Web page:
Tackling the challenges of a rapidly ageing population in Australia and the world is the focus of CEPAR's new research program, led by UNSW economist Scientia Professor John Piggott. The Minister for Education Dan Tehan formally launched the centre’s new seven-year research program at Parliament House, Canberra on 31 October.
You are here
CEPAR Chief Investigator Michael Keane, Professor of Economics and ARC Laureate Fellow at UNSW Sydney, has been elected to the Council of The Econometric Society, an international society for the advancement of economic theory in its relation to statistics and mathematics.
How we fund retirement in an ageing century ought to worry all of us. But one group of us should be much more worried than the rest. In a new set of CEPAR research briefs, Rafal Chomik et al. report that most people do well out of the Australian retirement income system and that the living standard of retirees has improved over the past decade.
Policymakers, researchers and commentators explored Australian and international retirement policy designs at the CEPAR/Crawford Policy Dialogue at the Australian National University (ANU) on November 1, 2018.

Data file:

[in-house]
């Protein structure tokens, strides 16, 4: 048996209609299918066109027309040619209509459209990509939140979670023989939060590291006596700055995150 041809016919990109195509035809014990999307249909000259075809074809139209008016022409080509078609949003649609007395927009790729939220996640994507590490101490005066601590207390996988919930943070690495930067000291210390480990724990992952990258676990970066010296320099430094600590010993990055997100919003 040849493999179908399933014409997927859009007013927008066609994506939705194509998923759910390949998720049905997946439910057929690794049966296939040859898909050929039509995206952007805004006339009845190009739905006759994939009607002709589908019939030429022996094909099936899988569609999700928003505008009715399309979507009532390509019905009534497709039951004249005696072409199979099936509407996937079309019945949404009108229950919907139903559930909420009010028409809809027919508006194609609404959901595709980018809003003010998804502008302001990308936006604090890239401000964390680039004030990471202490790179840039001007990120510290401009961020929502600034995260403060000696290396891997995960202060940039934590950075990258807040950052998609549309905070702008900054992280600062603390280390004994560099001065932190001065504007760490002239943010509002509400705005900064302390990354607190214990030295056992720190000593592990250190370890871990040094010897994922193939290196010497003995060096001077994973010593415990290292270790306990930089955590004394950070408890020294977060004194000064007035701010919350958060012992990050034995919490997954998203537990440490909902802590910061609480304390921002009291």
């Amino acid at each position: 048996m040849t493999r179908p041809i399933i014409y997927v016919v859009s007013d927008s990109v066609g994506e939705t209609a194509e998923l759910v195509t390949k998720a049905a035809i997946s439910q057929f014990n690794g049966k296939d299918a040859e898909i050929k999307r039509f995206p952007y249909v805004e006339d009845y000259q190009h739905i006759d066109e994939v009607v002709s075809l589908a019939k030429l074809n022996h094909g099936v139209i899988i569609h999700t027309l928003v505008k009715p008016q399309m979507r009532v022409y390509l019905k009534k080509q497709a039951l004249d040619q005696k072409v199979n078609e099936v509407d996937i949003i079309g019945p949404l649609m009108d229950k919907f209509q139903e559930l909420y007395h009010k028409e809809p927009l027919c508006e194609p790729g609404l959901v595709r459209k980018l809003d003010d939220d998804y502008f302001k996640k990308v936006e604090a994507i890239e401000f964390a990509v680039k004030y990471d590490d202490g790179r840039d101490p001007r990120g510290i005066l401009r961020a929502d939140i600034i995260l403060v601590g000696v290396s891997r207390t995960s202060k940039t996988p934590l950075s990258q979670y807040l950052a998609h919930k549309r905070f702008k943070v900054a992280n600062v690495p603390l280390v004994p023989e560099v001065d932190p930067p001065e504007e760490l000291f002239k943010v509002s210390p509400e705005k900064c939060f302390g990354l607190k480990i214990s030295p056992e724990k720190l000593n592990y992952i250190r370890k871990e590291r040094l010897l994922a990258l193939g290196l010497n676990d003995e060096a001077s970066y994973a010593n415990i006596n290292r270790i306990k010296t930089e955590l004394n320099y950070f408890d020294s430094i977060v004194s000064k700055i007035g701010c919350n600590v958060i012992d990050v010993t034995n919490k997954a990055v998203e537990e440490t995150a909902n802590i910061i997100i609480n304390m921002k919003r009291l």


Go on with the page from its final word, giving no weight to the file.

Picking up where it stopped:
A new set of research briefs has been released by CEPAR, examining the current state and projected future of Australia’s retirement incomes system. The set of three new research briefs presents the latest data and highlights research in this area, featuring findings from over 40 of CEPAR’s leading researchers.
The third brief in the new set of research briefs on retirement income in Australia is focused on private resources and highlights research on superannuation decumulation.
Australians will benefit from new ways to meet the challenges of an ageing population thanks to research produced at a Centre of Excellence funded by the Morrison Government.
The United Nations Population Fund (UNFPA) has released its report on the State of World Population for 2018. The report, which documents the global fertility transition, was compiled by an international team of academics led by CEPAR Chief Investigator, Peter McDonald, Professor of Demography at the University of Melbourne.
Australia’s population is one of the fastest growing in the OECD, with Victoria recording the highest growth rate of all States and Territories last year. Managing these numbers, and in particular the number of people living in Melbourne and Sydney, is the subject of ongoing political debate, says CEPAR Chief Investigator Professor Peter McDonald.